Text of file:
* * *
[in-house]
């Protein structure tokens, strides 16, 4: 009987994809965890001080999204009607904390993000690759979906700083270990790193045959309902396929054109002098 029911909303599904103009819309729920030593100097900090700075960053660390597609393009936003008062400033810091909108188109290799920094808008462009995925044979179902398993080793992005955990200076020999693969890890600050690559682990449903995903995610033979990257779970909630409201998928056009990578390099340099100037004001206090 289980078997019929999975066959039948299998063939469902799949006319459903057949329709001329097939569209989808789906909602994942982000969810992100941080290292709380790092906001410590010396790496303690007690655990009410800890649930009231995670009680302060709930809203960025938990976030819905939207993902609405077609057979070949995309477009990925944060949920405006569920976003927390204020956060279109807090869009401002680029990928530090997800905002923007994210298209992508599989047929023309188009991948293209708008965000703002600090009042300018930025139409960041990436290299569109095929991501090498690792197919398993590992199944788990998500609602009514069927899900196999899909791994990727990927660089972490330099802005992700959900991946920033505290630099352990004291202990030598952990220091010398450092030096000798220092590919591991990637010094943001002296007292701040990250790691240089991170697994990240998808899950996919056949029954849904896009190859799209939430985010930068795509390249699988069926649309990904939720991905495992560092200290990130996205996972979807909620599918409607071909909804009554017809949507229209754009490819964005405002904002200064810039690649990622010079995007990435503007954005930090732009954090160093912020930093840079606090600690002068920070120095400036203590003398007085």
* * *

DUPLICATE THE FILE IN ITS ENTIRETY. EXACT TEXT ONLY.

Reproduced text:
[in-house]
């Protein structure tokens, strides 16, 4: 009987994809965890001080999204009607904390993000690759979906700083270990790193045959309902396929054109002098 029911909303599904103009819309729920030593100097900090700075960053660390597609393009936003008062400033810091909108188109290799920094808008462009995925044979179902398993080793992005955990200076020999693969890890600050690559682990449903995903995610033979990257779970909630409201998928056009990578390099340099100037004001206090 289980078997019929999975066959039948299998063939469902799949006319459903057949329709001329097939569209989808789906909602994942982000969810992100941080290292709380790092906001410590010396790496303690007690655990009410800890649930009231995670009680302060709930809203960025938990976030819905939207993902609405077609057979070949995309477009990925944060949920405006569920976003927390204020956060279109807090869009401002680029990928530090997800905002923007994210298209992508599989047929023309188009991948293209708008965000703002600090009042300018930025139409960041990436290299569109095929991501090498690792197919398993590992199944788990998500609602009514069927899900196999899909791994990727990927660089972490330099802005992700959900991946920033505290630099352990004291202990030598952990220091010398450092030096000798220092590919591991990637010094943001002296007292701040990250790691240089991170697994990240998808899950996919056949029954849904896009190859799209939430985010930068795509390249699988069926649309990904939720991905495992560092200290990130996205996972979807909620599918409607071909909804009554017809949507229209754009490819964005405002904002200064810039690649990622010079995007990435503007954005930090732009954090160093912020930093840079606090600690002068920070120095400036203590003398007085």